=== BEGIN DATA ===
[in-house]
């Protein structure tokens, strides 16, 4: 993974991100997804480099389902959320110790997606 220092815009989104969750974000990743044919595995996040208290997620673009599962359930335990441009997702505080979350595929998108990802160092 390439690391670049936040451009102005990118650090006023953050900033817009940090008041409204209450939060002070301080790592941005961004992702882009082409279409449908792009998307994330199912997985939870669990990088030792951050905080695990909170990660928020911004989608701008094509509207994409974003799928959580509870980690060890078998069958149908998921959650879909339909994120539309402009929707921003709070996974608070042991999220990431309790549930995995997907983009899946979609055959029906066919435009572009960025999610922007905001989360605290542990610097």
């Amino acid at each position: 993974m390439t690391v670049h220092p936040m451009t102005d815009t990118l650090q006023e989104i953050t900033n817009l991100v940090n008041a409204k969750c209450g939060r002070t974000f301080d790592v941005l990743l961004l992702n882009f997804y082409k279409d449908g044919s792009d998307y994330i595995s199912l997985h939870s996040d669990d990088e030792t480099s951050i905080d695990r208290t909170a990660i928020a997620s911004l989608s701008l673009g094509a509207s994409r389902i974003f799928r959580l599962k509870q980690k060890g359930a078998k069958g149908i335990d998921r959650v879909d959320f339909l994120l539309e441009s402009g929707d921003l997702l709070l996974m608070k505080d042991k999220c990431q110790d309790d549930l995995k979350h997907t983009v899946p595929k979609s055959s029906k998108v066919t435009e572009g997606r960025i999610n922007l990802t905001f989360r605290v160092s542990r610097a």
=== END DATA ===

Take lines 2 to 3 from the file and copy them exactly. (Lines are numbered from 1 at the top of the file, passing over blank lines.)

């Protein structure tokens, strides 16, 4: 993974991100997804480099389902959320110790997606 220092815009989104969750974000990743044919595995996040208290997620673009599962359930335990441009997702505080979350595929998108990802160092 390439690391670049936040451009102005990118650090006023953050900033817009940090008041409204209450939060002070301080790592941005961004992702882009082409279409449908792009998307994330199912997985939870669990990088030792951050905080695990909170990660928020911004989608701008094509509207994409974003799928959580509870980690060890078998069958149908998921959650879909339909994120539309402009929707921003709070996974608070042991999220990431309790549930995995997907983009899946979609055959029906066919435009572009960025999610922007905001989360605290542990610097």
């Amino acid at each position: 993974m390439t690391v670049h220092p936040m451009t102005d815009t990118l650090q006023e989104i953050t900033n817009l991100v940090n008041a409204k969750c209450g939060r002070t974000f301080d790592v941005l990743l961004l992702n882009f997804y082409k279409d449908g044919s792009d998307y994330i595995s199912l997985h939870s996040d669990d990088e030792t480099s951050i905080d695990r208290t909170a990660i928020a997620s911004l989608s701008l673009g094509a509207s994409r389902i974003f799928r959580l599962k509870q980690k060890g359930a078998k069958g149908i335990d998921r959650v879909d959320f339909l994120l539309e441009s402009g929707d921003l997702l709070l996974m608070k505080d042991k999220c990431q110790d309790d549930l995995k979350h997907t983009v899946p595929k979609s055959s029906k998108v066919t435009e572009g997606r960025i999610n922007l990802t905001f989360r605290v160092s542990r610097a």